The fact that the ticket was purchased by Masha, not Ivan, is ironic in that the story is told from a third person limited point of view, namely, Ivan's.  Readers are not privy to Masha's fantasies about what the 75,000 prize could mean to her.  Instead of thinking about the joy and opportunity the money could bring to the marriage, Ivan's reverie takes a dark turn.  Seemingly for the first time he sees Masha as "elderly and plain" and imagines that she would be stingy and unsatisfied with "his" money. If Masha has grown elderly, then he has also, yet he believes he would have access to "light, careless women who live in the present." 

Another irony is that Ivan and Masha are already comfortably middle class, and the post-winning state of being he dreams of, namely, being "well-fed, serene, healthy...warm," is already comfortably within his reach.  He dreams of his children bringing him a garden carrot and radish while he has a vodka, pleasures already within his grasp.  These details support the idea that the stinginess that Ivan projects onto Masha is really his own problem. 

Last Updated on
An illustration of the letter 'A' in a speech bubbles

What is being satirized in Chekhov's "The Lottery Ticket"?

In his short story "The Lottery Ticket," Anton Chekhov satirizes people's inability to maintain their contentment or to generate their own happiness.

With irony, Chekhov begins his story by describing Ivan Dmitritch as being "very well satisfied with his lot." When his wife asks him to check the newspaper for the winning number in the lottery, and he sees that the number matches hers, they hesitate to look for the last two numbers. Instead, they choose to fantasize about what they would do if the money were to become theirs.

To torment and tantalize oneself with hopes of possible fortune is so sweet, so thrilling!

As Dmitritch imagines leisurely long walks, warm baths, visits with neighbors, glasses of vodka, and buying property, he becomes less satisfied and more discontented and even distrustful of what his wife will want to do with their fortune if they do win the lottery. However, she, too, has her own daydreams as she understands what her husband's dreams are. "She knew who would be the first to try to grab her winnings."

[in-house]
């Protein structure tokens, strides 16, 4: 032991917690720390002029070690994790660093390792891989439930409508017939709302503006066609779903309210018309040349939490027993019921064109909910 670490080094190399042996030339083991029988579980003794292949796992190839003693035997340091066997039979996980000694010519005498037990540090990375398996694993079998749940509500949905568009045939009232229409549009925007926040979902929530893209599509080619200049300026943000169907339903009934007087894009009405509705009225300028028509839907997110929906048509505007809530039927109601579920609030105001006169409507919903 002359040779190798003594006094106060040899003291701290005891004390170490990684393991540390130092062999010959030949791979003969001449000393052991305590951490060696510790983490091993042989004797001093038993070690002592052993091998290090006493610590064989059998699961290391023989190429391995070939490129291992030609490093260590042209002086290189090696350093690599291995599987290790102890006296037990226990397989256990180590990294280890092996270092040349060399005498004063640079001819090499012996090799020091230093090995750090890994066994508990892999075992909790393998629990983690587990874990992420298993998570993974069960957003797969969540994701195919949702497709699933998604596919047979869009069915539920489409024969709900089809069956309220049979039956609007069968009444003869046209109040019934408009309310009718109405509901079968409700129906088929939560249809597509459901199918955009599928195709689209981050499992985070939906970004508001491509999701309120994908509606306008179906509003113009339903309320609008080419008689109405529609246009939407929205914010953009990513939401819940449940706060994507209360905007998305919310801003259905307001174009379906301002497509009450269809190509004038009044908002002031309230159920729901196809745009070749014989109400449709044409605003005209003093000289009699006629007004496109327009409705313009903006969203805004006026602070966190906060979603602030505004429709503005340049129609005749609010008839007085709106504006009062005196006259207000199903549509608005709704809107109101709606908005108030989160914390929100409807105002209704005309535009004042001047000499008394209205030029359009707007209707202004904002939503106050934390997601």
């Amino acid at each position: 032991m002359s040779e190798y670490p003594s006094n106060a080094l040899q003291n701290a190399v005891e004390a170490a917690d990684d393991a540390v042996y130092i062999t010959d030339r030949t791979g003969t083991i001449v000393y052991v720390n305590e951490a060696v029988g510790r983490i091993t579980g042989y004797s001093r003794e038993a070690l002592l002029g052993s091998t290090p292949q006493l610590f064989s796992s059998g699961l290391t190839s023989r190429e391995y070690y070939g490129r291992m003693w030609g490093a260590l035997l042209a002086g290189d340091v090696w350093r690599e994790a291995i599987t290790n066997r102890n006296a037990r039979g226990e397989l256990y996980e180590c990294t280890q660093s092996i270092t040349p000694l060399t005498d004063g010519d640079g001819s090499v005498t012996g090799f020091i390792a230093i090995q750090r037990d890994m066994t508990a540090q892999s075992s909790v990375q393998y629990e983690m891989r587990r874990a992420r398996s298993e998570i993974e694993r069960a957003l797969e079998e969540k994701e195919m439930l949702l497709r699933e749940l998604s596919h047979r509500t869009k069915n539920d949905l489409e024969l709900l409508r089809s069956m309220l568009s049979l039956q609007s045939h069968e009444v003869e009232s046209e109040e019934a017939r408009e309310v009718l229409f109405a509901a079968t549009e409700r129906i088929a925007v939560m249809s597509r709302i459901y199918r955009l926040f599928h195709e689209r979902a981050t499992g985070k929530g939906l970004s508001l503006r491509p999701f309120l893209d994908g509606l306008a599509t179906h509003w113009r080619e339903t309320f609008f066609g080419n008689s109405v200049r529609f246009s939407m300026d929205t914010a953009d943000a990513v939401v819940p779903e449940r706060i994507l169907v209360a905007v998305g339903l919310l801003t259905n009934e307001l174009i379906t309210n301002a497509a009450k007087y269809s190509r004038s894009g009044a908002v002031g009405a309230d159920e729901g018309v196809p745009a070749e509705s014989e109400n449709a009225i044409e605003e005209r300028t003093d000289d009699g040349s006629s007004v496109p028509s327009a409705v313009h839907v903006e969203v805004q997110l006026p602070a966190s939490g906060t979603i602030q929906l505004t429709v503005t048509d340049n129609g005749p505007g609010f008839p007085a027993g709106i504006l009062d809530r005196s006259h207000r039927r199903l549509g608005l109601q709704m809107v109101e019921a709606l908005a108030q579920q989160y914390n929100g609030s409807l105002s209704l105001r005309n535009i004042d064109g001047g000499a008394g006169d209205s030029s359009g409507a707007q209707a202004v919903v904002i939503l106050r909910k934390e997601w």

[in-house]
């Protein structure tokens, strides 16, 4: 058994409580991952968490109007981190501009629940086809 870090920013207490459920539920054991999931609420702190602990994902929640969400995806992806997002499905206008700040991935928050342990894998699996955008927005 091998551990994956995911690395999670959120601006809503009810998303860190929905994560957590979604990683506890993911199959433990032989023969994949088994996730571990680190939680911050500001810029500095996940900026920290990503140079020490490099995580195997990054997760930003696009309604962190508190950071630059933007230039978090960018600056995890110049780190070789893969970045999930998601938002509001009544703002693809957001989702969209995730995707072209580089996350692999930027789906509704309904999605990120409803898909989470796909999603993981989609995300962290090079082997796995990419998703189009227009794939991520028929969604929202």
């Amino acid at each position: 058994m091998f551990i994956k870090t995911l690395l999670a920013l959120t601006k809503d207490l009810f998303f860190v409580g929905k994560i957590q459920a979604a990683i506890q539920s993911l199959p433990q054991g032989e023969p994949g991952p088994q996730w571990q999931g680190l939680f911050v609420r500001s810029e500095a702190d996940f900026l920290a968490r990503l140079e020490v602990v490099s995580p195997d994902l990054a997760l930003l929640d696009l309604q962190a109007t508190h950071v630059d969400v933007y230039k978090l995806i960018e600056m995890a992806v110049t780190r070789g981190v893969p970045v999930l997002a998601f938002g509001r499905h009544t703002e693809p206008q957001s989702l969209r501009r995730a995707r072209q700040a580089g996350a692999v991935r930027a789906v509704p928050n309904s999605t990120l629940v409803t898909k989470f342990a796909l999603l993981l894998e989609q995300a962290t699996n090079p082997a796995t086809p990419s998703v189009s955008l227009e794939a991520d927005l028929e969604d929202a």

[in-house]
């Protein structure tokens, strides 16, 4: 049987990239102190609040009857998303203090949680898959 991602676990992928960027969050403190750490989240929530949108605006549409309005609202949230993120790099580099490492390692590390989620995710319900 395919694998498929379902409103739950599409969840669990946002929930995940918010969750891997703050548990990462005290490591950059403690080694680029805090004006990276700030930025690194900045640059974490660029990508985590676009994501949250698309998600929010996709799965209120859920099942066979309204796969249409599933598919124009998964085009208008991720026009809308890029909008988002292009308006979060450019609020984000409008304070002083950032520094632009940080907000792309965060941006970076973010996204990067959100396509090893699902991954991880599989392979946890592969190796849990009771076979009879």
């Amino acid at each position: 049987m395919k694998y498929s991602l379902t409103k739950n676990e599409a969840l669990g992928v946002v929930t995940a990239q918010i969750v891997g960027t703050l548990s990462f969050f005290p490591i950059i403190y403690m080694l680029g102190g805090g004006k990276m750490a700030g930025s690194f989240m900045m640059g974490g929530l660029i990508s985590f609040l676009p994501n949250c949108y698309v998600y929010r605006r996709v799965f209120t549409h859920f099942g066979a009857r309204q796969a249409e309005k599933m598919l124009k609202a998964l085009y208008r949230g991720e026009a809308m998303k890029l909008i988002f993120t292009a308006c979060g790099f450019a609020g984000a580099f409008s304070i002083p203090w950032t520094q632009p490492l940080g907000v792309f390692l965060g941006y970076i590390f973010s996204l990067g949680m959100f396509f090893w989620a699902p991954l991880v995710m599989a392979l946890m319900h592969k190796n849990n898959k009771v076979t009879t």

As Dmitritch senses his wife's motives and reflections, he spitefully looks at the last two numbers, and discovers that they do not match. He calls them out, ending their dreams. "Hatred and hope both disappeared at once." Now, instead of hope, they each experience despair, for their fantasies of winning the lottery have caused them to yearn for more and create their own discontentment. Chekhov satirizes the human weakness of being inclined to unhappiness.

Last Updated on
An illustration of the letter 'A' in a speech bubbles

How does Anton Chekhov's "The Lottery Ticket" relate to the real world?

Chekhov's 'The Lottery Ticket' explores all the real world challenges of being a ticket winner. Both Ivan and Masha's paranoid fears are indicative of the kind experienced by individuals suddenly bequeathed with unexpected wealth. Interestingly, the couple hasn't even won the lottery. Yet, the ugliness of their private thoughts gives us a clear indication of how conflict would arise between the two of them if they had won. In his short story, Chekhov paints a convincing portrait of how human greed, selfishness, and suspicion can become the hallmarks of the human experience in the event of an unexpected windfall.

When Ivan and Masha first discuss what their first inclinations would be if they hold the winning ticket, their conversation is mild and friendly. Both seem to agree on the 'right' course of sensible actions to take in the event of such a windfall. However, Chekhov soon lets us in on the private thoughts of his characters. When Ivan admits that he would like to go abroad if they ever came into such money, Masha agrees with him.

However, this is where their thoughts part ways. Ivan starts to think about how bothersome it would really be to go traveling with his wife. He knows that she would never want to spend any amount of money on the kind of pleasures that he would really enjoy. He thinks that she's a real tightwad when it comes to spending money anyway.

Additionally, he would have to put up with her complaining ways, and worse, he would have to be at her beck and call at all times. In other words, Ivan doesn't think his wife would be any fun on a holiday. Eventually, his thoughts turn onto darker avenues. He imagines that Masha would even begrudge him the use of any money she won. He tells himself that her despicable relations would be her first priority, and Masha would leave him to exist on perhaps, a hundred rubles, if he was lucky.

At the same time, Masha is indulging her own negative thoughts about her husband's inadequacies. She thinks Ivan would be the first to grab her winnings if he could. Both soon start to look at the other with fear, suspicion, and hatred. It is evident that the thought of winning brings up every latent distrustful inclination each has towards the other.